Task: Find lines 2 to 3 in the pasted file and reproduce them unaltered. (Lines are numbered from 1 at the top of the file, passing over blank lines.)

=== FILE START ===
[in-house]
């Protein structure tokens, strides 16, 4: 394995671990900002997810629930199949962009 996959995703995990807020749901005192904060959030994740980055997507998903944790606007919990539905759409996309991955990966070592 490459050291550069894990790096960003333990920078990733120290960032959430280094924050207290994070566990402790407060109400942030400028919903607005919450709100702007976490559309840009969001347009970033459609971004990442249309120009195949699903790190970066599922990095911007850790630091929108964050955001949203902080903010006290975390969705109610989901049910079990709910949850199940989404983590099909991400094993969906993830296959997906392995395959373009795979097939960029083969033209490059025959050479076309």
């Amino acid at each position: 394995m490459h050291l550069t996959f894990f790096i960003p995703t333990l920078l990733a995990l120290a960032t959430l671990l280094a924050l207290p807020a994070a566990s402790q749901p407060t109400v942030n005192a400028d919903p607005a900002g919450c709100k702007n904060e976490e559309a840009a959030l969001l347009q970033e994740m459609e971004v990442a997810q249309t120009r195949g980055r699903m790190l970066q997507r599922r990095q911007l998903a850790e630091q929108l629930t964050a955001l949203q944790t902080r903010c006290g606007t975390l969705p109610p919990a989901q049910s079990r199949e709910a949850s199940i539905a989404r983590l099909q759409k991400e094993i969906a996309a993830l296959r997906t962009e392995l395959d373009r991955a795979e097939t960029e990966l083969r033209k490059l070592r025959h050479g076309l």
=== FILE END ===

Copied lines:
């Protein structure tokens, strides 16, 4: 394995671990900002997810629930199949962009 996959995703995990807020749901005192904060959030994740980055997507998903944790606007919990539905759409996309991955990966070592 490459050291550069894990790096960003333990920078990733120290960032959430280094924050207290994070566990402790407060109400942030400028919903607005919450709100702007976490559309840009969001347009970033459609971004990442249309120009195949699903790190970066599922990095911007850790630091929108964050955001949203902080903010006290975390969705109610989901049910079990709910949850199940989404983590099909991400094993969906993830296959997906392995395959373009795979097939960029083969033209490059025959050479076309």
């Amino acid at each position: 394995m490459h050291l550069t996959f894990f790096i960003p995703t333990l920078l990733a995990l120290a960032t959430l671990l280094a924050l207290p807020a994070a566990s402790q749901p407060t109400v942030n005192a400028d919903p607005a900002g919450c709100k702007n904060e976490e559309a840009a959030l969001l347009q970033e994740m459609e971004v990442a997810q249309t120009r195949g980055r699903m790190l970066q997507r599922r990095q911007l998903a850790e630091q929108l629930t964050a955001l949203q944790t902080r903010c006290g606007t975390l969705p109610p919990a989901q049910s079990r199949e709910a949850s199940i539905a989404r983590l099909q759409k991400e094993i969906a996309a993830l296959r997906t962009e392995l395959d373009r991955a795979e097939t960029e990966l083969r033209k490059l070592r025959h050479g076309l």